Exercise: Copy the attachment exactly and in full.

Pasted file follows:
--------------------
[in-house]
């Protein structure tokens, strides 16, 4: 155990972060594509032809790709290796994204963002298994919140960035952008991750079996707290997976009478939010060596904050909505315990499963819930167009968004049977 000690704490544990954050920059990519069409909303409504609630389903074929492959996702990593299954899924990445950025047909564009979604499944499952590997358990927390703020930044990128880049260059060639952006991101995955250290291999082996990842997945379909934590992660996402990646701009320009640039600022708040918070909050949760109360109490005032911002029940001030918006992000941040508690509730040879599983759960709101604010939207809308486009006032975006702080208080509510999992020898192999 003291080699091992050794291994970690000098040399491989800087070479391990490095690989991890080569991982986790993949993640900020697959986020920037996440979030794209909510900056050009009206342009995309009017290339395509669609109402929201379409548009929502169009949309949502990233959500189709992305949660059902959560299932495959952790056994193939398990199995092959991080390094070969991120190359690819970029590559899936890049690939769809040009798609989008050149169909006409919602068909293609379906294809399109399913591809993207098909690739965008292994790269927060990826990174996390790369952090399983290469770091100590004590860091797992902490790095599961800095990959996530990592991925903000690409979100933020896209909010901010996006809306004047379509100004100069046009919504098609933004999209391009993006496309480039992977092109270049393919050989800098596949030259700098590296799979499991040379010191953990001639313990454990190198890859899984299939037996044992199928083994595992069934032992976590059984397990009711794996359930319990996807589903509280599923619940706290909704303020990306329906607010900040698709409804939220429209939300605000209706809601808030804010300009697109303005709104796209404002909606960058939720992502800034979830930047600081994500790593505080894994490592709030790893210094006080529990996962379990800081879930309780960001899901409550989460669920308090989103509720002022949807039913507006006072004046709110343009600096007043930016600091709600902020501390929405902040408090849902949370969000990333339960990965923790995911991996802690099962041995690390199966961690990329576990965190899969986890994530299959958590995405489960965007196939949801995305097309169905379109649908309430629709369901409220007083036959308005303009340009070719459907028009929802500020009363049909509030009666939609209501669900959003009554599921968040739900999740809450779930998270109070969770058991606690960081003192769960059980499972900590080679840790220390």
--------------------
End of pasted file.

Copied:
[in-house]
């Protein structure tokens, strides 16, 4: 155990972060594509032809790709290796994204963002298994919140960035952008991750079996707290997976009478939010060596904050909505315990499963819930167009968004049977 000690704490544990954050920059990519069409909303409504609630389903074929492959996702990593299954899924990445950025047909564009979604499944499952590997358990927390703020930044990128880049260059060639952006991101995955250290291999082996990842997945379909934590992660996402990646701009320009640039600022708040918070909050949760109360109490005032911002029940001030918006992000941040508690509730040879599983759960709101604010939207809308486009006032975006702080208080509510999992020898192999 003291080699091992050794291994970690000098040399491989800087070479391990490095690989991890080569991982986790993949993640900020697959986020920037996440979030794209909510900056050009009206342009995309009017290339395509669609109402929201379409548009929502169009949309949502990233959500189709992305949660059902959560299932495959952790056994193939398990199995092959991080390094070969991120190359690819970029590559899936890049690939769809040009798609989008050149169909006409919602068909293609379906294809399109399913591809993207098909690739965008292994790269927060990826990174996390790369952090399983290469770091100590004590860091797992902490790095599961800095990959996530990592991925903000690409979100933020896209909010901010996006809306004047379509100004100069046009919504098609933004999209391009993006496309480039992977092109270049393919050989800098596949030259700098590296799979499991040379010191953990001639313990454990190198890859899984299939037996044992199928083994595992069934032992976590059984397990009711794996359930319990996807589903509280599923619940706290909704303020990306329906607010900040698709409804939220429209939300605000209706809601808030804010300009697109303005709104796209404002909606960058939720992502800034979830930047600081994500790593505080894994490592709030790893210094006080529990996962379990800081879930309780960001899901409550989460669920308090989103509720002022949807039913507006006072004046709110343009600096007043930016600091709600902020501390929405902040408090849902949370969000990333339960990965923790995911991996802690099962041995690390199966961690990329576990965190899969986890994530299959958590995405489960965007196939949801995305097309169905379109649908309430629709369901409220007083036959308005303009340009070719459907028009929802500020009363049909509030009666939609209501669900959003009554599921968040739900999740809450779930998270109070969770058991606690960081003192769960059980499972900590080679840790220390």